• First confirm the layout and type of the maps presented (this is not standardised). Examine the four maps systematically in sequence, determining if the map is normal, suspicious or abnormal before proceeding to the next

1. Keratometric

  • Corneal dioptric power (K). This is more commonly axial than tangential. Note the magnitude and axis of any astigmatism. This should be classified as regular or irregular (further classified as asymmetric, non-orthogonal, or both- see below)

2. Corneal Thickness (Pachymetry)

  • Check both central corneal thickness (CCT) on map and “Thinnest” point on data
  • Check both the central corneal thickness (CCT) on the map, and the value and position of the “Thinnest” point on the data. Paracentral thinning is suspicious for keratoconus; inferior thinning is suggestive of pellucid marginal degeneration. Thick pachymetry values (> 650μm) may indicate a corneal graft (look for evidence of a graft-host junction), or endothelial failure
Elevation Maps (Floats)
  • These maps display height (not a gradient) of a corneal surface in relation to an arbitrary reference surface (usually a best-fit sphere). Positive values denote height anterior to the reference surface

3. Posterior Elevation (Float)

  • Elevation of the posterior corneal surface in relation to a reference surface (usually a best-fit sphere). This may be increased in corneal ectasias (> 20 microns on pentacam or > 40 microns on orbscan is suspicious for ectasia)

4. Anterior Elevation (Float)

  • Elevation of the posterior corneal surface in relation to a reference surface (usually a best-fit sphere).

Figure 9.1.1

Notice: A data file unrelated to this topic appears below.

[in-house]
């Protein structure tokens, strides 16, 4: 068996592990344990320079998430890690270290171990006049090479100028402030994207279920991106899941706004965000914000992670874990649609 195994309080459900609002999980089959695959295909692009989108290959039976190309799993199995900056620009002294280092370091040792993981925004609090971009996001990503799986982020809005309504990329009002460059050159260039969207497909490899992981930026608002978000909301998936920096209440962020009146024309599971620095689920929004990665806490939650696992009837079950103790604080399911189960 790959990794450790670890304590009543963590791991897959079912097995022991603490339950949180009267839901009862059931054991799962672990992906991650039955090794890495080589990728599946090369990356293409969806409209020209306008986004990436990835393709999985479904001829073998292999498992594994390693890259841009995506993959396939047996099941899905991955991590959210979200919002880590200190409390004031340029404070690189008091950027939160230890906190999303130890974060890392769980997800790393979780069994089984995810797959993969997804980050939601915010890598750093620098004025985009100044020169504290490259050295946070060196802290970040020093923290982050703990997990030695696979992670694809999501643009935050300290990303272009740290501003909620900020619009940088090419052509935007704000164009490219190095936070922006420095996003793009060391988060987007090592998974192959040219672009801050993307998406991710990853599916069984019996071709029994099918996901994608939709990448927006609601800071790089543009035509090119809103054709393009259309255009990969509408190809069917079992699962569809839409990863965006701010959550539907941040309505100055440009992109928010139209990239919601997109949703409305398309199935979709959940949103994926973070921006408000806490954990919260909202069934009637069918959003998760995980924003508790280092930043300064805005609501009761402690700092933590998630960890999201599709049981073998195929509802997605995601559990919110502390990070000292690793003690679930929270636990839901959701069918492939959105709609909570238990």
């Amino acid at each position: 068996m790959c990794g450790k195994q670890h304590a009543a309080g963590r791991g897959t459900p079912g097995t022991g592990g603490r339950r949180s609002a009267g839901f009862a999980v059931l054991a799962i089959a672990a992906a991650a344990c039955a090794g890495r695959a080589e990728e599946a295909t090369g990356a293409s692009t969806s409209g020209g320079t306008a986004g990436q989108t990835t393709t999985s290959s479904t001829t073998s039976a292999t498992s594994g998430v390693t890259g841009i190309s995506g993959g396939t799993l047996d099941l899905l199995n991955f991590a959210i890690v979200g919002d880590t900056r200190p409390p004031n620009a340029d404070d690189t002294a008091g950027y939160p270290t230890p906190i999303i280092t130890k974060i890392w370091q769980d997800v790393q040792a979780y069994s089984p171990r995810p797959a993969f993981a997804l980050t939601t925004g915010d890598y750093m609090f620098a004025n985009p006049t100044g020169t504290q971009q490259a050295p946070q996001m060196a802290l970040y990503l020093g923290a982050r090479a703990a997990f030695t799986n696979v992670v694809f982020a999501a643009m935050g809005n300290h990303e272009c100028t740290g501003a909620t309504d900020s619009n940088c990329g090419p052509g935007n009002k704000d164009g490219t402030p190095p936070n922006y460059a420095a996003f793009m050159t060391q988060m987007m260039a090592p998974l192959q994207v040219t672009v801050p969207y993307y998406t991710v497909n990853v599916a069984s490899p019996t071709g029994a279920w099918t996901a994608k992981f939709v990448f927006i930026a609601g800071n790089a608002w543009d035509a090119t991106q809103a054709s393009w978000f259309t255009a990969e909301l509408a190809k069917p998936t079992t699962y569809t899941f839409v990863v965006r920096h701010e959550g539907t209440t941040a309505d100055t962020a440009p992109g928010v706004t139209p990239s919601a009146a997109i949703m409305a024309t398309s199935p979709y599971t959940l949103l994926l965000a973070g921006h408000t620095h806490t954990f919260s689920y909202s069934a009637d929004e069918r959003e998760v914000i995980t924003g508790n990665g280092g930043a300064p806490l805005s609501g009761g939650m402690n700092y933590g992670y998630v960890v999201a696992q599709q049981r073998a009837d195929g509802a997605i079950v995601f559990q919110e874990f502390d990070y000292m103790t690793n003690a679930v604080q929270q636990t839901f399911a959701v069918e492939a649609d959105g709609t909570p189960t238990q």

Elevation Maps
Elevations are measured as heights in relation to a “Best Fit Sphere”


1. Clinical Correlation

  • Like all investigations, corneal topography must be interpreted in conjunction with clinical findings.

2. Colours

  • Warm colours
    • Steep curvature, high power, high elevation, thin pachymetry.
  • Cool colours
    • Flat curvature, low power, low/depressed elevation, thick pachymetry
  • But always check the scales and do not rely on colours alone for interpretation

3. Astigmatism


  • Principal meridia are oriented perpendicular to each other

“With the Rule”

  • Steep axis closest to vertical (like a football resting on its side)
  • E.g. most Keratoconus

“Against the Rule”

  • Steep axis closest to horizontal (like a football standing on its point)
  • E.g. most Pellucid Marginal Degeneration


  • Principal meridia are not perpendicular to each other
  • Non-orthogonal: Radial arms of steep axis are not in-line
  • Asymmetrical: Power of steep axis differs either side of centre

Figure 9.1.2
With and Against the Rule Astigmatism

“With the Rule” astigmatism is like a football resting on its side – its steep axis is vertical
“Against the Rule” astigmatism is like a football standing on its end – its steep axis is horizontal

4. Sources of Error

i. Eye
  • Misalignment, movement, tear film irregularities, recent contact lens use and ptosis can all introduce potential errors in interpretation
ii. Following Keratorefractive Surgery
  • Beware of interpreting elevation and pachymetric scans (particularly Orbscan® IIz) following keratorefractive surgery. The Pentacam is preferable in this situation
iii. Best-fit Sphere
  • Note that the best-fit sphere is calculated separately from each elevation map, and this should be taken into account when comparing a series of elevation maps over time

5. Keratoconus

i. Increased Corneal Power
  • Paracentral (especially inferotemporal) steepening (high K’s, central > ~ 47D)
  • Irregular astigmatism
    • Non-orthogonal: radial arms of steep axis subtend an angle > ~ 22°
    • Asymmetrical: inferior (higher) - superior (lower) K > ~ 1.5D
ii. Inferior Paracentral Thinning